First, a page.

Baked, Grilled or Fried? What Makes the Best Wing?
Which way of making wings is best, fried, baked or grilled? We give you the pros and cons of each.
I went to my first college football game at 9 months old. That means I tailgated as a baby. And if you’re at any good tailgating event, you’ll most certainly encounter chicken wings. I like to consider myself a wing connoisseur. Not to brag or anything, but I have 38 years of experience.
Over the past couple of weeks, we’ve given you three excellent ways to prepare your wings- baked, grilled and fried. I tested them all to figure out the pros and cons of each. My husband helped with taste testing (tough job, right?). Our 3-year-old son and aspiring cook said he wanted to help, but he ended up somehow wearing a chicken wing on his head. So he was disqualified.
Let’s break it down.
You can’t get any easier than this. Toss your wings with a bit of baking powder and salt. This helps dry out the skin. Put them on a rack over a cookie sheet and bake. (Tip: line the cookie sheet with foil so clean-up’s a breeze).
You start at a low temperature and then increase it. It does take a good hour plus over all. But it’s hands-free so no biggie. Plus it gives you time to make some homemade Buffalo sauce and a delicious blue cheese dip. Learn how to bake crispy wings here.
I used the foil mentioned above so clean-up was super-easy. Crumble up the foil. Throw away. Wash the rack. Why can’t every meal be like this?
I liked the flavor of these wings. The salt really gets into them and highlights the meatiness and they were surprisingly crisp. And while they were crisp, they were much lighter than their fried cousins. My husband, who has an affinity for anything fried, also liked the flavor. The chicken was juicy and the skin was nicely browned.
Baked chicken wings are easier to eat too. They don’t leave an oily mess on your fingers. I used one napkin, which is saying a lot since I tend to use, oh maybe 10, on a fried wing.
And I can’t overlook that baked wings are healthier. This could be a meal that you eat and not feel too guilty about.
While my husband liked the flavor of the wings, he said it wasn’t crispy enough. He likes a crunch that can be heard across the room. I’m not sure baking would ever achieve his desired level of crunchiness. I disagreed. I was amazed at how crunchy they were.
If you like grilling, you’ll like the taste of grilled chicken wings. It tastes like, well, grilled chicken. And really, that’s just delicious.
You can pair these with a wide variety of spice rubs and dips. I used wing sauce and ranch dressing. But really, you could dip these babies in just about anything. I was eyeing a homemade pear vinaigrette I had in the refrigerator to make a glaze.
Charring the skin added nice flavor.
And finally, it’s healthier than frying. Definitely lighter than frying.
Does a grilled chicken wing fall into the same finger food category as the baked and fried varieties? I enjoyed it grilled, but it’s really not like a wing. The skin just doesn’t get crispy. It’s tasty. Really tasty. But it’s not at all what I think of when I think of wings with celery and blue cheese dip. A totally different beast.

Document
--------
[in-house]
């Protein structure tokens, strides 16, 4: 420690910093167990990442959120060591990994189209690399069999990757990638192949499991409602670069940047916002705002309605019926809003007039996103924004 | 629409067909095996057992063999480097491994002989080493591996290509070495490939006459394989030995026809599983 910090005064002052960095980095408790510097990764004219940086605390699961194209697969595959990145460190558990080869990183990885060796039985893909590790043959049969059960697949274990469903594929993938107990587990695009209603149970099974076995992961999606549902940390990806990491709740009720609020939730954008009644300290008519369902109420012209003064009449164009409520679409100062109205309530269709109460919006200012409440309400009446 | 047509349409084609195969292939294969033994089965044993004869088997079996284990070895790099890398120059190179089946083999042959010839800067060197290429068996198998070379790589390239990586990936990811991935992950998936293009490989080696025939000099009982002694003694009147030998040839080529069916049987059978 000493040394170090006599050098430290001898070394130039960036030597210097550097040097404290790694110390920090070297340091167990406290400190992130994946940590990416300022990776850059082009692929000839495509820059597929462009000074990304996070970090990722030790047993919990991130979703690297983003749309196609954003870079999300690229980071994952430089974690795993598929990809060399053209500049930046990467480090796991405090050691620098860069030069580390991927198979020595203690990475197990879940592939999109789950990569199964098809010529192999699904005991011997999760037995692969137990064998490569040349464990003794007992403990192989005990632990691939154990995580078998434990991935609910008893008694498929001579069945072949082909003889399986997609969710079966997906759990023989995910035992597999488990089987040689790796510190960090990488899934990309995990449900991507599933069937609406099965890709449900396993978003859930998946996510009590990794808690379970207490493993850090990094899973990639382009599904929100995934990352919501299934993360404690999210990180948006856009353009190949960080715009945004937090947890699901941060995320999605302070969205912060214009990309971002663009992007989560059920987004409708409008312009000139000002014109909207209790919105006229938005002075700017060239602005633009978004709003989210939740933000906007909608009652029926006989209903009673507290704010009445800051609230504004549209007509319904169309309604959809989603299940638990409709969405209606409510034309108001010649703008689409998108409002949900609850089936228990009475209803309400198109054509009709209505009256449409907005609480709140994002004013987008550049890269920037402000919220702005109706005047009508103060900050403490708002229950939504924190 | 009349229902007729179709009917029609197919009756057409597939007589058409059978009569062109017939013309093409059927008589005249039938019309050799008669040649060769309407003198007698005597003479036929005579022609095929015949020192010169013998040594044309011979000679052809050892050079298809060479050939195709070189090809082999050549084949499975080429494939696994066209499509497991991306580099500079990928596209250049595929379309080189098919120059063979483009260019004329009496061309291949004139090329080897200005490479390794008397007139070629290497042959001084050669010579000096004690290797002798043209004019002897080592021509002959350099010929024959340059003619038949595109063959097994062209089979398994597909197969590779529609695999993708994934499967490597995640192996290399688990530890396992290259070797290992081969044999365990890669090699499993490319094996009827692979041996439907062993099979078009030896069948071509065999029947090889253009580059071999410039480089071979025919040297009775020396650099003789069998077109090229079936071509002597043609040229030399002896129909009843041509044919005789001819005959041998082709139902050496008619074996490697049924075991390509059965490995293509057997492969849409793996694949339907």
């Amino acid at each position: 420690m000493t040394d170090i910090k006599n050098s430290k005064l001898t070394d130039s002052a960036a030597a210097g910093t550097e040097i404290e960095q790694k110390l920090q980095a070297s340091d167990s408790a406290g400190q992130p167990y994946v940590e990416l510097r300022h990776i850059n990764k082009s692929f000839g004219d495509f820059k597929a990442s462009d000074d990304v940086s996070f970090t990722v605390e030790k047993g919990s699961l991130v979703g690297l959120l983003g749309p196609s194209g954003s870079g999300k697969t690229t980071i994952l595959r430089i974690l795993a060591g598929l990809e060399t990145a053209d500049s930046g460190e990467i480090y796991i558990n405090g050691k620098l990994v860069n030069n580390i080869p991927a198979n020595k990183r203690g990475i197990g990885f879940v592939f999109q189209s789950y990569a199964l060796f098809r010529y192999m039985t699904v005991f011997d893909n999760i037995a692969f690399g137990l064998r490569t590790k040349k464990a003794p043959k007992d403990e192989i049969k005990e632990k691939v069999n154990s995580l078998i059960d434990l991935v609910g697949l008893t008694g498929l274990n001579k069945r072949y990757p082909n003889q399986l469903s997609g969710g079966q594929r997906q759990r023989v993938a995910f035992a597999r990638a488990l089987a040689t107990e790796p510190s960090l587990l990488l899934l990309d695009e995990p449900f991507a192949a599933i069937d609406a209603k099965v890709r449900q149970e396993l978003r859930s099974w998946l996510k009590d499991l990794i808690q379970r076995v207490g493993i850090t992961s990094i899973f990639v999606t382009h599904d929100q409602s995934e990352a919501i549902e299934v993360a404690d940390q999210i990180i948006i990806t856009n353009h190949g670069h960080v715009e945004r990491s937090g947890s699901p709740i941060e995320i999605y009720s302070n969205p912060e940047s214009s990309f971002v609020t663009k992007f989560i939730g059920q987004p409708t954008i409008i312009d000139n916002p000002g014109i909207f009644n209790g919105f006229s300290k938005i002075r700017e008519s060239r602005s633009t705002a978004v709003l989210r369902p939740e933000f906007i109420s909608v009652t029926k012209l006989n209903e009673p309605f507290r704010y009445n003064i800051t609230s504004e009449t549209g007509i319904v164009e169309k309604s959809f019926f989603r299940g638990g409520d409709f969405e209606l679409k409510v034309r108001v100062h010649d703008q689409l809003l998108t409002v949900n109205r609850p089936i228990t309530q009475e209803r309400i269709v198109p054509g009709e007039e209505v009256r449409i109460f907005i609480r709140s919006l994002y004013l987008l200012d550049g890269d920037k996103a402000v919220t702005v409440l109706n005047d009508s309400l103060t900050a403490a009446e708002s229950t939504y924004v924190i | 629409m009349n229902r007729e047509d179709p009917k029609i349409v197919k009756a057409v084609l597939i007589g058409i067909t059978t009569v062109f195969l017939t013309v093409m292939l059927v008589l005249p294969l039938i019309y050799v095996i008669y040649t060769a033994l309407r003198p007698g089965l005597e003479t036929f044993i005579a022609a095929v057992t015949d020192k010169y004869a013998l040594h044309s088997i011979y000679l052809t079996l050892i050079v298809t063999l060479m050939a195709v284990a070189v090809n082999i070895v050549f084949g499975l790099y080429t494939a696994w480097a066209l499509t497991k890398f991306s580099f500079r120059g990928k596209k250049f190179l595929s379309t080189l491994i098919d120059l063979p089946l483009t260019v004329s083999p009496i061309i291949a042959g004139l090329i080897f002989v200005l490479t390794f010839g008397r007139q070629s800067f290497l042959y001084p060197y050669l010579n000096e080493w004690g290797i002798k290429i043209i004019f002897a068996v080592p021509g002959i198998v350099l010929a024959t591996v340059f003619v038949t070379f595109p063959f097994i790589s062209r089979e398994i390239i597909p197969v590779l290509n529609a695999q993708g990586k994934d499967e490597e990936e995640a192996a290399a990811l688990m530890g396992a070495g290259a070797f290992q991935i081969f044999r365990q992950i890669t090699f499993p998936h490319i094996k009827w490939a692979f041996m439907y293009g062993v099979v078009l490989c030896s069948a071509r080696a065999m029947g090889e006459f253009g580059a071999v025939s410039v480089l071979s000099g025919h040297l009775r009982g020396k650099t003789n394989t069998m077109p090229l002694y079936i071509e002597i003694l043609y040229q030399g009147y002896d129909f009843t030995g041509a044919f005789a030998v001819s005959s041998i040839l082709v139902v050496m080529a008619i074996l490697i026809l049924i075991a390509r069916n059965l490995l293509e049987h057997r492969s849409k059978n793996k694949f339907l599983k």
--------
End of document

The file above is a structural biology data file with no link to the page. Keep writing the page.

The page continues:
Finally, it was kind of annoying to cook them. I wanted them done, but not too done. Charred, but not too charred. To achieve that I had to stand there the whole time flipping and moving everything around. If you love grilling, then this is for you. If not, just stay away. It’s not worth it.
Oh, if you’re wondering about my husband, there was no crunch here so he only took a small bite and then said, “Nah.”
My husband stared at me in disbelief as I heated up the oil. We don’t eat fried food at home, so this was a treat. This is how traditional wings are made, in vats of golden bubbling oil, so you’ll earn points for authenticity.
The skin was extra crispy. Yes, I heard my husband bite into his wing. Nothing can top fried chicken skin.
The flavor was outstanding. I mean it tasted like fried chicken skin. You can’t go wrong.
It’s kind of a pain to deep fry. Not just kind of. Totally. You need to use quite a bit of oil and you need to use a candy thermometer and really monitor that oil temperature (unless you own a deep fryer, which I do not).
You can only really fry about 8 wings at a time. If you’re doing wings for a crowd, you’re going to be there for ages standing over that hot oil.
Oh, and all that hot oil is going to make your house smell bad for days. Days and days. I thought it would never go away, and I’m pretty sure it hasn’t completely I’ve just gotten used to it, which is also a bit gross.
I’ll also say that I found the actual meat a bit drier than the baked version. Nowhere near as succulent.
And they’re kind of greasy, because they were just cooked in a vat of oil.
My husband loved them, of course. But even he admitted these are an indulgence you have once in awhile. He claimed he could feel his blood turn into gravy after eating these.
I’ll still fry my wings when I’m tailgating outside. Nothing quite tops it. Plus, I’ll walk off the calories on game day. But I’ll bake my wings at home. The crunch is good, clean-up is easy and I don’t need to take an extra Lipitor. Baking wings makes what used to be a treat into something you could serve all year long. And that’s totally worth it.
This post originally appeared in January, 2016 and was revised and republished in March, 2017.